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Small refinery waivers to biofuel mandate could trickle after US EPA skips appeal

Highlights

Ethanol RINs trade higher after EPA misses court deadline

Washington — Small US refineries could have a harder time securing exemptions to the federal biofuel mandate after the Environmental Protection Agency decided this week not to appeal a court decision challenging the Trump administration's widespread use of the waivers.

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Biofuel groups cheered the decision Wednesday, but it comes as the industry is reeling from plunging demand and trade disruptions from the coronavirus pandemic.

D6 ethanol RINs for 2020 compliance traded at 29 cents/RIN Wednesday morning after news of EPA missing the deadline, up 2.25 cents/RIN from Tuesday's close.

EPA had until Tuesday to appeal a January 24 ruling by the US Court of Appeals for the 10th Circuit, which said the agency "abused its discretion" when issuing the hardship waivers to refineries that process less than 75,000 b/d.

If EPA follows the ruling, virtually all but a handful of exemptions would be invalidated, according to S&P Global Platts Analytics. That would mark a major development for both the biofuels market and the RINs market.

S&P Global Platts assessed D6 RINs for 2020 compliance at 26.75 cents/RIN Tuesday, down 1 cent/RIN from Monday. D4 biodiesel RINs for 2020 compliance were assessed at 48.50 cents/RIN, also 1 cent/RIN lower.

RINs are tradable credits the EPA issues to track production and use of alternative transportation fuels. For corn-based ethanol, one gallon of ethanol yields one RIN.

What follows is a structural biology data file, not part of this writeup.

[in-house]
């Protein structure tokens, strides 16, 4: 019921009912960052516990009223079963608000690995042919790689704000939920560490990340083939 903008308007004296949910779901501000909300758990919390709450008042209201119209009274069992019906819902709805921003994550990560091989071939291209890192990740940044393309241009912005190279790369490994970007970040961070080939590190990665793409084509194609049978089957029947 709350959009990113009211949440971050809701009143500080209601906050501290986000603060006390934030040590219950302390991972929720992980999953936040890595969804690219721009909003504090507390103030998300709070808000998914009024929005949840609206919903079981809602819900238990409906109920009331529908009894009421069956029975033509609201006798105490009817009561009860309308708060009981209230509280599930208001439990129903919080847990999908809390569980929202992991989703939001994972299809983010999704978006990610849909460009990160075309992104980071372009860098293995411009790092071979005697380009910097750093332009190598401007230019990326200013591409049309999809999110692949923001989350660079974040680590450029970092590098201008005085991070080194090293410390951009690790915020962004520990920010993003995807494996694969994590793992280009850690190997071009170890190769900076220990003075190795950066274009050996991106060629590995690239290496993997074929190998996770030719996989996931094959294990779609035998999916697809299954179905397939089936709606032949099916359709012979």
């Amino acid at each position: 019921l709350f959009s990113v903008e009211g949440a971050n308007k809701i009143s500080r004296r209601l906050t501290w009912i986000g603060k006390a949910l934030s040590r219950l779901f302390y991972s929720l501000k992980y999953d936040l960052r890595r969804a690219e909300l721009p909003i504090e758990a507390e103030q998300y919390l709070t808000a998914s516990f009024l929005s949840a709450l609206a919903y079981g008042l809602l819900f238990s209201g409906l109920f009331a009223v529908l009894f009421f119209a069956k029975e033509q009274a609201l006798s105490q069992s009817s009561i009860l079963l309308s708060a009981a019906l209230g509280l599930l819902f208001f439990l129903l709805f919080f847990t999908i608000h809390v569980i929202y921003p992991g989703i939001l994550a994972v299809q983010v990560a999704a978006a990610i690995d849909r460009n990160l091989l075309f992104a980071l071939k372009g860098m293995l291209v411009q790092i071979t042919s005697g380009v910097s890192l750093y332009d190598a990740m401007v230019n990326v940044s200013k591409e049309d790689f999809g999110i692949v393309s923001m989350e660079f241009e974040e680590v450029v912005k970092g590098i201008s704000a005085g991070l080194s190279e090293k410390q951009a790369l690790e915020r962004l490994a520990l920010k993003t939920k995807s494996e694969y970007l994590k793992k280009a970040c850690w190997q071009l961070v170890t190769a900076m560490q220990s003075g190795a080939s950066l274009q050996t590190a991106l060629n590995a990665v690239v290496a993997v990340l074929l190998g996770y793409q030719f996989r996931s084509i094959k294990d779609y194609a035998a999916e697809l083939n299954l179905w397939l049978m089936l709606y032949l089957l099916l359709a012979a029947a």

Falling demand

The National Biodiesel Board said Wednesday that the widespread small refinery waivers have destroyed demand for hundreds of millions of gallons of biodiesel and renewable diesel in the past three years.

"Producers are still struggling to regain momentum and growth; a handful of facilities remain closed after shutting down last year," said Kurt Kovarik, NBB's vice president of federal affairs. "The industry is also facing the economic impacts of the coronavirus and the threat to US energy security from foreign countries flooding the markets with cheap oil. Applying the Court's ruling nationwide would eliminate an unnecessary ongoing challenge for the industry."

While EPA did not appeal the 10th Circuit decision, four refineries involved in the case asked for a rehearing before the full court: Wynnewood Refining, HollyFrontier Cheyenne Refining, HollyFrontier Refining and Marketing, and HollyFrontier Woods Crossing Refining.

The refiners argue the court's ruling in January eviscerates the provision in the federal Renewable Fuel Standard that allows small refineries to be exempted from meeting biofuels blending mandates that cause economic hardship.

"The panel decision virtually eliminates those exemptions, and it does so by misconstruing the text and structure of the RFS," HollyFrontier said.

The court's order vacated exemptions that EPA granted to the four refineries, finding the waivers could only be granted to refineries that received them in the previous year.

Wynnewood Refining's petition says the ruling is "a death knell" because the refinery is subject to the whims of the RINs market.